However, after driving for 8 days straight, I'm having a hard time staying awake. For most people going 90 mph on a dirt bike would be an adrenaline rush. At this point, I could easily fall sound asleep doing the same. I'm drifting in and out of a semi-conscious state. Day dreaming. I catch myself about to run off the road more than once, as I'm seriously about to drift off to sleep, when suddenly the engine dies.
The engine isn't getting fuel, so I switch over to the reserve tank. Yikes. I'ts going to be close. Hope I make it to Stewart, B.C.
I limp into town on fumes and go straight to the only gas station, where I learned to my dismay that they don't sell high octane gas. Because my tank only hold 4.7 gallons, I always use high octane gas to travel the maximum distance. Now, I'll have to try to make it back to Kitwanga on 87 octane gas instead of 92, so it will be very close on the road back, I'm afraid.
Lunch of Fish and Chips in town, with halibut for the fish this time. Then I roll across the border and into the nearly non-existent village of Hyde, Alaska. Unfortunately, the bar where you can get "Hyderized" is closed on Monday. I drive up to Fish Creek, and nearly run over a bear in the road. But there are no bears at the Fish Creek observation deck.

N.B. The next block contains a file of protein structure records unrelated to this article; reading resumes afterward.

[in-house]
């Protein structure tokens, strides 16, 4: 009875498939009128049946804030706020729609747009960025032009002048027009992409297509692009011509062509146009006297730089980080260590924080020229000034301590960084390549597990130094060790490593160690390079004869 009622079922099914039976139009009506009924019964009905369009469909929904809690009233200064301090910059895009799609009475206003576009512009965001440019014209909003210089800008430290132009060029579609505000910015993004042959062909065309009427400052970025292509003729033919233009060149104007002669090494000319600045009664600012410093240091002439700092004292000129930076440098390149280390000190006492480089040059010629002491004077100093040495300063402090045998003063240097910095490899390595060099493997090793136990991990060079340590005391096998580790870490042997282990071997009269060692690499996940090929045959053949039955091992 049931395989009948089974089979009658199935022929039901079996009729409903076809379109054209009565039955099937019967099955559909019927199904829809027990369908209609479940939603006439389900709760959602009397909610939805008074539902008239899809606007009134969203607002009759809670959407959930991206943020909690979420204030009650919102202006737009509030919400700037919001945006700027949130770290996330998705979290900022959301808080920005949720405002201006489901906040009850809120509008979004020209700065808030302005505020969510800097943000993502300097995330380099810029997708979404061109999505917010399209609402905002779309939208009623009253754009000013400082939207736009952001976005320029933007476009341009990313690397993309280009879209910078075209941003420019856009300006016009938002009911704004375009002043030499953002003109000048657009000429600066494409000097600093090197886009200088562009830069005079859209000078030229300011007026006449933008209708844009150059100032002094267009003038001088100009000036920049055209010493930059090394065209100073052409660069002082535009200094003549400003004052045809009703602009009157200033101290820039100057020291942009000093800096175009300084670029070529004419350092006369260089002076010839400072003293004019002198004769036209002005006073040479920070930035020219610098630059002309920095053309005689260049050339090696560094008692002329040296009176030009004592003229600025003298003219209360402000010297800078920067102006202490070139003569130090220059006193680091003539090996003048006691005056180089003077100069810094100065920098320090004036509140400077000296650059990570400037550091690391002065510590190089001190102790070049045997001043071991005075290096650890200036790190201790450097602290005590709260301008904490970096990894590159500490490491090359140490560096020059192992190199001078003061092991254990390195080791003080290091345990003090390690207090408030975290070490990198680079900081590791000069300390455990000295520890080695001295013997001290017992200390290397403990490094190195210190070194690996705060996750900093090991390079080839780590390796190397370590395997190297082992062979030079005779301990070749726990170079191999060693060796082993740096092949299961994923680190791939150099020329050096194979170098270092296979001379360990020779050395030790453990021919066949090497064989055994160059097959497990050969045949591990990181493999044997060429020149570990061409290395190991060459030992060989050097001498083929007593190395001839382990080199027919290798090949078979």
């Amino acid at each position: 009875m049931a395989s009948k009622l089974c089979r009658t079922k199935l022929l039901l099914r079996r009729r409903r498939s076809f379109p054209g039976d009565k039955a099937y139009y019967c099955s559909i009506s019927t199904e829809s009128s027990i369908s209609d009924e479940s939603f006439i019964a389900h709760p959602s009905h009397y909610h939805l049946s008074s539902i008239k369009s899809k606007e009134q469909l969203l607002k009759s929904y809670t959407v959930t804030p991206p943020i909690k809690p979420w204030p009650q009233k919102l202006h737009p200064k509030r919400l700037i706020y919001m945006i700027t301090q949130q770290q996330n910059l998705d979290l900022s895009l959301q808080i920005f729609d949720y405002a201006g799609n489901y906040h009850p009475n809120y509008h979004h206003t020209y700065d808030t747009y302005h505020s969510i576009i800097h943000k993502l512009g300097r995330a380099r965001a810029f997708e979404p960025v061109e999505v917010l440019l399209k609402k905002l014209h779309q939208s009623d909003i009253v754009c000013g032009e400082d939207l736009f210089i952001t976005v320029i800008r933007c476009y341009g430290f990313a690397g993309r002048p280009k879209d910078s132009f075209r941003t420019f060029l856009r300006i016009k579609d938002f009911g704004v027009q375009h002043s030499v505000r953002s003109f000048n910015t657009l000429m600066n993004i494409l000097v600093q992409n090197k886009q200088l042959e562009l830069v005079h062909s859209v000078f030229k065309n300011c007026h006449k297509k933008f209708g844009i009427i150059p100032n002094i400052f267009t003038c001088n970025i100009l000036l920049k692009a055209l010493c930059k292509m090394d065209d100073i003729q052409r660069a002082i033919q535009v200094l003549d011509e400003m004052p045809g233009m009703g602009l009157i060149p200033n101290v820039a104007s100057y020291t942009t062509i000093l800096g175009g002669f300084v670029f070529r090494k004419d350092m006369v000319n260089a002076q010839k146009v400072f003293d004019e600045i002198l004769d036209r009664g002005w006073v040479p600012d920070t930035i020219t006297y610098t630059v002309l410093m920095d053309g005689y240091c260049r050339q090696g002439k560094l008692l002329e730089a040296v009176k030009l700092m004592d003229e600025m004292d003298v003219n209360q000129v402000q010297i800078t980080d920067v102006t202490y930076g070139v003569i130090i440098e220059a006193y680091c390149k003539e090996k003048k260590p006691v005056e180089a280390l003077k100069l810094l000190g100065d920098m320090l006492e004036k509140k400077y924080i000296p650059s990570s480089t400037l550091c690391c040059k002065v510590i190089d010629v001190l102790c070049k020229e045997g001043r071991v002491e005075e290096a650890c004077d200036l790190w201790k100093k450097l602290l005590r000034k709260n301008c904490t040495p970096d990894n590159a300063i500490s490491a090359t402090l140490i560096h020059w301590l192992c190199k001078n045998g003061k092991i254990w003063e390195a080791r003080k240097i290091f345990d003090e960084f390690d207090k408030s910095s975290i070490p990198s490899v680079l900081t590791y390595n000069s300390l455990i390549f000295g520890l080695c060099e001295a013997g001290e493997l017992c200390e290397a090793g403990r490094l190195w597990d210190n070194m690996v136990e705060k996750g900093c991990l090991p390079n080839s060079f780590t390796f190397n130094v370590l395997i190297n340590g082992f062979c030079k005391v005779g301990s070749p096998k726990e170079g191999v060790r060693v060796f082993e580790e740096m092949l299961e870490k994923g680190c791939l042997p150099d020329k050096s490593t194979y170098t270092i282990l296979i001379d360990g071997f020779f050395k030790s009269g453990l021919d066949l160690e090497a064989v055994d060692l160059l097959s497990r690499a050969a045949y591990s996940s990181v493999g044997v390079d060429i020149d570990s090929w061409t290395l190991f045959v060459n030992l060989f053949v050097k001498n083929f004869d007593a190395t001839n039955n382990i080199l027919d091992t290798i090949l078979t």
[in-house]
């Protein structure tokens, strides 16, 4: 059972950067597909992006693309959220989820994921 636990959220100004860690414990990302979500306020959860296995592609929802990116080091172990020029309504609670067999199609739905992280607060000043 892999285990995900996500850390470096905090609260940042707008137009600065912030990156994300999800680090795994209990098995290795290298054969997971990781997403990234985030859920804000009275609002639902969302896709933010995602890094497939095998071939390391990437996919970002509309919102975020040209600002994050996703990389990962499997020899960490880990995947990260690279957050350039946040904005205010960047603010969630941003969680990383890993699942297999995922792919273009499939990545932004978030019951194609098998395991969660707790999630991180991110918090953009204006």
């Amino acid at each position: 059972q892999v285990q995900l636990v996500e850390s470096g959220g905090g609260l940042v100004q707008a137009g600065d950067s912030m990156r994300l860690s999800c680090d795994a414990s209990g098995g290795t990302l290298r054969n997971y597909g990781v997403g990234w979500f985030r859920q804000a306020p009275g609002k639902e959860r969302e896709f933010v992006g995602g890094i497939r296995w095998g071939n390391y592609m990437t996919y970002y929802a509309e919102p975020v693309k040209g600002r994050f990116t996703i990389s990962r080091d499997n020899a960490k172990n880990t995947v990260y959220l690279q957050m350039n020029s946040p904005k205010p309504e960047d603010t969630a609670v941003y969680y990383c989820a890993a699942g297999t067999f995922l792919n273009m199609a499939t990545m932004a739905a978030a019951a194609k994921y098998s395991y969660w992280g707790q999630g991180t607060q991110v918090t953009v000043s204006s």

To return to Stewart, B.C., I have to go through Immigration, and the border patrol agents come out and try to be real hard asses. What did you buy while you were in Alaska? Do you have any guns?
"I'm like, come on guys. You just saw me drive by. I went down there and turned around. Neither of the two stores in town are open today."
They try to be real hardasses, but their office is a poorly disguised trailer, and when no cars are around, they step outside and have a smoke, watching the lake, wishing they were doing something meaningful with their lives.
I go check into the hotel room, cold, wet, and exhausted.
I could go shoot for a long time, as there's still a lot of daylight left, but I'm so exhausted I check into my hotel room. After a long warm shower, I climb in bed and slip into a deep coma.
Posted by Rob Kiser on August 16, 2011 at 8:45 AM
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You're the man, Slick. It was fun riding with you.
Posted by: Doug Roberts on August 16, 2011 at 10:19 AM
Cool pics of the bears! Hard to imagine them just hanging around all over the place. Hope you get a good nap:)
Posted by: Molly on August 16, 2011 at 3:06 PM
Doug may have physically ridden with you, but the rest of us thank you for letting us look over your shoulder as you took this marvelous trip.
Posted by: sl on August 16, 2011 at 7:36 PM
is anyone else concerned that there have been no posts or other signs of life from this guy since august 16???
Posted by: treehugger on August 22, 2011 at 1:35 PM
I did post after August 16th. I posted every day. Probably, you're just looking at this one post, but not at the main website: www.peeniewallie.com
Posted by: Rob Kiser on August 22, 2011 at 5:28 PM